Introduction

Tube Feedings: Enteral Nutrition

1. Indications for Enteral Nutrition: the preferred route - "If the gut works, use it"

 

  • Mechanical GI tract dysfunction/disorders - may have normal digestive & absorptive function with an oral/mechanical/physiological obstruction
  • Facial/jaw injuries, head & neck CA, swallowing disorders, obstruction of the upper GI tract, GI tract fistulas, short bowel syndrome (feed beyond the obstruction/fistula)
  • Metabolic GI tract dysfunction - may have impaired ability to digest & absorb nutrients
  • Pancreatitis, infalmmatory bowel disease, radiation enteritis, chemotherapy
  • Hypermetabolic conditions - may have increased energy & protein requirements that cannot be met with regular oral intake
  • Major burns, trauma, sepsis, post-operative recovery following surgery

2. Contraindication for Enteral Therapy: GI tract not working

  • Intractable vomiting
  • Intestinal obstruction
  • Upper GI tract hemorrhaging
  • Severe, intractable diarrhea
  • Severe, acute pancreatitis
  • Expected need less than 5-10 days

3. Routes:

  • Short-term: Nasogastric, Nasoduodenal, Nasojejunal
  • Long-term
    Gastrostomy & Jejunostomy (surgically placed) and PEG - percutaneous-esophago-gastrostomy & PEJ - percutaneous-esophago-jejunostomy (endoscopically placed)
Location of enteral feeding tubes

4. Tubes

Tube size: Consider viscosity of formula; select the smallest appropriate size for patient comfort. 8 French can generally be used for commercial formulas while the patient will need a 10-14 French for blenderized formulas.

Tube length: Depends on tube placement, with a 30" length for nasogastric feeding and 43" for nasoduodenal & nasojejunal feedings.

5. Selecting the formula: based on patient need

Consider each of the following factors:

  • How well the GI tract is functioning and its capacity
  • Underlying disease conditions
  • Patient tolerance

Enteral Formula Categories

Category Subcategory Characteristics Indications
Polymeric Standard
Similar to average diet Normal digestion
High nitrogen Protein>15% of total kcal
  • Catabolism
  • Wound healing
Caloric dense 2 kcal/ml
  • Fluid restriction
  • Volume intolerance
  • Electrolyte imbalance
Fiber containing
Fiber 5-15 g/L Regulation of bowel function
Monomeric Partially hydrolyzed

One or more nutrients are hydrolyzed.
Composition varies.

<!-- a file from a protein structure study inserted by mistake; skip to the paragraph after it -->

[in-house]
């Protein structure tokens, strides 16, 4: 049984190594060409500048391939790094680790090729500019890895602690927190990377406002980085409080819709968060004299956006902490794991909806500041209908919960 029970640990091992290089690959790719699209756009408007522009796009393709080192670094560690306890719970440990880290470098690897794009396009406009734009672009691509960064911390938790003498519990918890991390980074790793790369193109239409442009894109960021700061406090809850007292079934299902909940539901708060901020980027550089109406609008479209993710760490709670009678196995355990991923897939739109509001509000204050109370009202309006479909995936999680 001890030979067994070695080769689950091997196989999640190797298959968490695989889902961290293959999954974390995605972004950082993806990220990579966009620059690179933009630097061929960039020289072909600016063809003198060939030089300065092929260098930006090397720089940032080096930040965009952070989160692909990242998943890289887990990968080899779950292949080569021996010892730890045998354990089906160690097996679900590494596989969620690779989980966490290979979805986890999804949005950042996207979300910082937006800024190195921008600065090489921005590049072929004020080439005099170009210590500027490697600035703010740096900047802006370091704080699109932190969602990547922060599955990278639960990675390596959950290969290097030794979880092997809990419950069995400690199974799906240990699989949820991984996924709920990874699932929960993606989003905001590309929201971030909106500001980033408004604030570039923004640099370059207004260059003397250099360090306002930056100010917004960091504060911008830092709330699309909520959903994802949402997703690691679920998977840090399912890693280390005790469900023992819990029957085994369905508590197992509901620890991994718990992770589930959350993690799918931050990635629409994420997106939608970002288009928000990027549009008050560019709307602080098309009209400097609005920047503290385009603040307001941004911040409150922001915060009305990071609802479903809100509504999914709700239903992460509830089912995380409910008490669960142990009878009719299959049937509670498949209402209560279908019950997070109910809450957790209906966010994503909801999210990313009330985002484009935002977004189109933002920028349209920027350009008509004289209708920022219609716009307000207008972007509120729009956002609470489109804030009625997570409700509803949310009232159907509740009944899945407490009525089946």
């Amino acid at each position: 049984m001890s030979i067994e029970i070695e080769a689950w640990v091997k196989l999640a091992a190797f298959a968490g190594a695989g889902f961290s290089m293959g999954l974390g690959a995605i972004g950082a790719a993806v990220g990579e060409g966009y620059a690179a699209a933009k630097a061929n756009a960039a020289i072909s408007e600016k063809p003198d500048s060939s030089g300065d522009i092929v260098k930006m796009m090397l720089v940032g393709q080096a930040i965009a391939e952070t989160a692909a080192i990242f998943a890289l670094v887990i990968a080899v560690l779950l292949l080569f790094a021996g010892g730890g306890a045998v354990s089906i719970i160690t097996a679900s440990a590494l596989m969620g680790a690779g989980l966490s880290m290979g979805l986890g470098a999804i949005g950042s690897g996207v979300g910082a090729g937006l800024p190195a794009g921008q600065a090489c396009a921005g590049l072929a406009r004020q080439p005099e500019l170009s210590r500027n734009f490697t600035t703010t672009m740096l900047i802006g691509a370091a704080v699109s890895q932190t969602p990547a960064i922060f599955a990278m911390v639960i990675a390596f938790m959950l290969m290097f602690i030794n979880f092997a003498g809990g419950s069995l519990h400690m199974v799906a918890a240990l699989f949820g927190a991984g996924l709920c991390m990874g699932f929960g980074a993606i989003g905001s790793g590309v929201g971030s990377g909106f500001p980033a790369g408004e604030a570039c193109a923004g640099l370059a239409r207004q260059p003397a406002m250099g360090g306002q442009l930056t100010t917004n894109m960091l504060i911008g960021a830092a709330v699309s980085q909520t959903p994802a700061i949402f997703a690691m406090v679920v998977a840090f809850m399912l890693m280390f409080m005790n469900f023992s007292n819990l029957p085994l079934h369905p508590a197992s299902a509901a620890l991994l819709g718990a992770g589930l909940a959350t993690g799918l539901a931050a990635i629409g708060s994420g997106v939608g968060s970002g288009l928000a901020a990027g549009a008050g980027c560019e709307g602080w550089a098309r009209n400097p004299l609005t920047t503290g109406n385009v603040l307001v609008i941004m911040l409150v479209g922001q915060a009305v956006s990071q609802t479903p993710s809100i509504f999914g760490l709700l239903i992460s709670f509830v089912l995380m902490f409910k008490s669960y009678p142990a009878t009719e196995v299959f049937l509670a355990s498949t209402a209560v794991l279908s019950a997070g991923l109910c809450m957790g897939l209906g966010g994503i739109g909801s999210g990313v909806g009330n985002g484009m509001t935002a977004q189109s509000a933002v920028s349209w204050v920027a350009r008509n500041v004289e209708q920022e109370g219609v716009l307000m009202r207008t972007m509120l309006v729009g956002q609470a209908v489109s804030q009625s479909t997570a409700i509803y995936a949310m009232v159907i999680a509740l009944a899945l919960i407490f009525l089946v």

Impaired digestive and absorptive capacity
Elemental
Peptide based
Disease- Specific Renal Less protein, low electrolyte content Renal failure
Hepatic High branched chain amino acids (valine, isoleucine and leucine, which are known as the stress amino acids), low aromatic amino acids (phenylalanine; tyrosine; tryptophan), low electrolyte content Hepatic encephalopathy
Pulmonary
Higher % of calories from fat instead of carbohydrates ARDS
Diabetic Low carbohydrates Diabetes mellitus
Immune-enhancing Arginine, glutamine, omega-3 fatty acid, antioxidants
  • Metabolic stress
  • Immune dysfunction

from http://www.rxkinetics.com/tpntutorial/2_1.html (Note: N170 students responsible for Nutritional concepts and Enteral Nutrition ONLY)

6. Administration of feedings

  • Bolus
  • Intermittent
  • Continuous
 
Indications
Advantages
Disadvantages
Bolus
  • Noncritically ill patient
  • Home TF
  • Rehabilitation patient
  • Easy to administer
  • Inexpensive
  • Short administration time (usually 15 minutes)
Highest risk of aspiration, N/V, abdominal pain and distention, and diarrhea
Intermittent
  • Noncritically ill patient
  • Home TF
  • Rehabilitation patient
  • Flexibility in feeding schedule
  • Inexpensive
  • Feeding over shorter time allows patient more free time
  • Higher risk of aspiration, N/V, abdominal pain and distention, and diarrhea
  • May require formula with more calories and protein
Continuous
  • Initiation of tube feedings
  • Critically ill patient
  • Small bowel feeding
  • Intolerance of intermittent or bolus
  • Pump assisted
  • Minimizes risk of high gastric residuals and aspiration
  • Minimizes risk of metabolic abnormalities
  • Restricts ambulation
  • Infused over 24 hours/day
  • Increased cost (need pump)

 

7. Feedings started:

  • In the past tube feedings that were hyperosmolar were diluted ½ strength - current recommendations are to leave the formula full strength and begin at a lower volume until tolerance is determined.
  • Full strength if isotonic - DO NOT DILUTE ISOTONIC FORMULAS!
  • Tube feeding is progressed until assessed nutrition goal reached
  • If TF is diluted, do not advance concentration and rate at the same time

8. Tolerance

  • Check gastric residuals
  • Diarrhea
  • Constipation
  • Bloating and excess gas production

9. Sanitation

  • bag and tubing is changed every 24 hours, but check your hospital protocol
  • formula is administered at room temperature

TF should not be started until an X-ray shows the tube is in the proper place, then formula can be started

Head of bed (HOB) must be elevated at least 30° at all times.